Gardeners in the Lone Star State find the topography and climate widely variable across the expansive state. Texas' summers are long and hot, while the winters are cool but mild compared to states farther north. Knowing when to plant in Texas depends on the types of plants grown, as well as seasonal weather patterns, rainfall and the threat of frost. Since Texas is so large and variable, contact your local cooperative extension office for information most pertinent to your county.
When it comes to successfully growing perennials, palms and woody trees or shrubs, knowing the U.S. Department of Agriculture Plant Hardiness Zone designations in Texas helps you select appropriate plants for your garden. The USDA zones rate plants based on their ability to survive average annual minimum winter temperatures. Texas spans USDA zones 6 through 9, almost progressing north-to-south in 150-mile-wide bands. In the northern panhandle, the winters are coldest in zone 6 with temperatures as low as minus 10 degrees F. The southernmost tip is in zone 9 where winter lows drop to around 25 F.
The Growing Season
The growing season is the number of days between the last frost in spring and the first frost in fall. Growing seasons in Texas generally are long, anywhere from 200 to almost 300 days. Tender crops that do not survive frosts are only grown within the growing season, such as corn, tomatoes or summer-blooming annual flowers. The start of the growing season begins as early as late February in southernmost Texas but delayed until late April near Amarillo. The first fall frost occurs around Nov. 1 in the panhandle but not until mid to late January south of Corpus Christi.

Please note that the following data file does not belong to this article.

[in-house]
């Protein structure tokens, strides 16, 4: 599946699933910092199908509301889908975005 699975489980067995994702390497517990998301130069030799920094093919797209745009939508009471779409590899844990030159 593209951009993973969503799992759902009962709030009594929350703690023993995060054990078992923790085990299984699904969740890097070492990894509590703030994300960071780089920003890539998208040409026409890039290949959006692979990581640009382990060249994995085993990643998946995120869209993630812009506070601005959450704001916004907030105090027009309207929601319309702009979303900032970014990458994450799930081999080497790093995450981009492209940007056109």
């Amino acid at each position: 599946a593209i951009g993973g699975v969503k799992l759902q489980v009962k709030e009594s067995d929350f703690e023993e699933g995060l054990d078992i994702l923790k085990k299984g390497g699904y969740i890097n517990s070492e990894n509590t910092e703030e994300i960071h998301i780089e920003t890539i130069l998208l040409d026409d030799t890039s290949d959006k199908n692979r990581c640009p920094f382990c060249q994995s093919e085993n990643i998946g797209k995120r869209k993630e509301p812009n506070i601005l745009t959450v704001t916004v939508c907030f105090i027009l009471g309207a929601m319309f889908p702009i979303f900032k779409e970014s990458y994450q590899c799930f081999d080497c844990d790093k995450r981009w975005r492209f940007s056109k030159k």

Another component is climate, particularly summer heat, winter cold, and amount and timing of precipitation. Western Texas counties are colder in winter, hotter in summer and receive much less rainfall and humidity when compared to the woodlands of East Texas. These nuances affect timing of planting activities or plant hardiness well beyond just the USDA hardiness zones and spring and fall frost dates. Local cooperative extension offices provide precise insight into planting issues, zones and timeframes in the counties across Texas.
Microclimates exist within individual properties. Microclimates are isolated pockets with slight modifications in temperature or moisture. Walk through a property and note where rainfall runoff pools or where soils dry out more quickly in summer. Various spots may be shielded from cold winds or rarely get as cold at night because of their proximity to buildings or if located on a south-facing hillside. Use microclimates to grow plants that prefer different soil types, moisture, or amount of summer warmth or winter cold.
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